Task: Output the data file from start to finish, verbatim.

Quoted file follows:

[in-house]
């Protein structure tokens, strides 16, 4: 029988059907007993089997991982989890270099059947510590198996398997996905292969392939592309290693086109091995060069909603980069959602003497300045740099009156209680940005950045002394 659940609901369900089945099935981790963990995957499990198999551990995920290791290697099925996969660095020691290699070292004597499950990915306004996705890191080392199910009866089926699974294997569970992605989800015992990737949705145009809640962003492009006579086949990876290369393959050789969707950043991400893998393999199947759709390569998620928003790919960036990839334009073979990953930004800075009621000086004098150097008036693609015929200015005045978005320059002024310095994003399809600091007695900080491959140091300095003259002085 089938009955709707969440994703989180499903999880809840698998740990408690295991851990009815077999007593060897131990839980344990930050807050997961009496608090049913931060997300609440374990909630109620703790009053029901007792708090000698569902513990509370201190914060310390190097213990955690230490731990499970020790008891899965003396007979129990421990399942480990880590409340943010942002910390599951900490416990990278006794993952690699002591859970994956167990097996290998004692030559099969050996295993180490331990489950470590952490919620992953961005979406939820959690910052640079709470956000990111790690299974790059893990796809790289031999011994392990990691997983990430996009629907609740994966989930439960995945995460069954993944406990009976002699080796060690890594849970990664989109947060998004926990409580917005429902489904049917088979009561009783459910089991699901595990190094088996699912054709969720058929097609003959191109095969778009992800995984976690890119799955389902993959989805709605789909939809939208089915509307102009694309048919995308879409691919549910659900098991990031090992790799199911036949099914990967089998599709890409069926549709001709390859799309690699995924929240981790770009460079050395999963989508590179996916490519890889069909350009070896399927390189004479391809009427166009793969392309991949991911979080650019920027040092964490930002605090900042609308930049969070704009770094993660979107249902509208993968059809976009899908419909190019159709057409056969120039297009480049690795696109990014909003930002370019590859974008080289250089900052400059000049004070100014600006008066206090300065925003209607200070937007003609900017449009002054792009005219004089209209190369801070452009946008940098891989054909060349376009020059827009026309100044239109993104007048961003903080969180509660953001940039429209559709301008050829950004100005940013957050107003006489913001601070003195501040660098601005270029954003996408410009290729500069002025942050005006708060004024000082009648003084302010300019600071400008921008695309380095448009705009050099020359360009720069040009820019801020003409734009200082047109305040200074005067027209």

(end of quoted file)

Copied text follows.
[in-house]
């Protein structure tokens, strides 16, 4: 029988059907007993089997991982989890270099059947510590198996398997996905292969392939592309290693086109091995060069909603980069959602003497300045740099009156209680940005950045002394 659940609901369900089945099935981790963990995957499990198999551990995920290791290697099925996969660095020691290699070292004597499950990915306004996705890191080392199910009866089926699974294997569970992605989800015992990737949705145009809640962003492009006579086949990876290369393959050789969707950043991400893998393999199947759709390569998620928003790919960036990839334009073979990953930004800075009621000086004098150097008036693609015929200015005045978005320059002024310095994003399809600091007695900080491959140091300095003259002085 089938009955709707969440994703989180499903999880809840698998740990408690295991851990009815077999007593060897131990839980344990930050807050997961009496608090049913931060997300609440374990909630109620703790009053029901007792708090000698569902513990509370201190914060310390190097213990955690230490731990499970020790008891899965003396007979129990421990399942480990880590409340943010942002910390599951900490416990990278006794993952690699002591859970994956167990097996290998004692030559099969050996295993180490331990489950470590952490919620992953961005979406939820959690910052640079709470956000990111790690299974790059893990796809790289031999011994392990990691997983990430996009629907609740994966989930439960995945995460069954993944406990009976002699080796060690890594849970990664989109947060998004926990409580917005429902489904049917088979009561009783459910089991699901595990190094088996699912054709969720058929097609003959191109095969778009992800995984976690890119799955389902993959989805709605789909939809939208089915509307102009694309048919995308879409691919549910659900098991990031090992790799199911036949099914990967089998599709890409069926549709001709390859799309690699995924929240981790770009460079050395999963989508590179996916490519890889069909350009070896399927390189004479391809009427166009793969392309991949991911979080650019920027040092964490930002605090900042609308930049969070704009770094993660979107249902509208993968059809976009899908419909190019159709057409056969120039297009480049690795696109990014909003930002370019590859974008080289250089900052400059000049004070100014600006008066206090300065925003209607200070937007003609900017449009002054792009005219004089209209190369801070452009946008940098891989054909060349376009020059827009026309100044239109993104007048961003903080969180509660953001940039429209559709301008050829950004100005940013957050107003006489913001601070003195501040660098601005270029954003996408410009290729500069002025942050005006708060004024000082009648003084302010300019600071400008921008695309380095448009705009050099020359360009720069040009820019801020003409734009200082047109305040200074005067027209």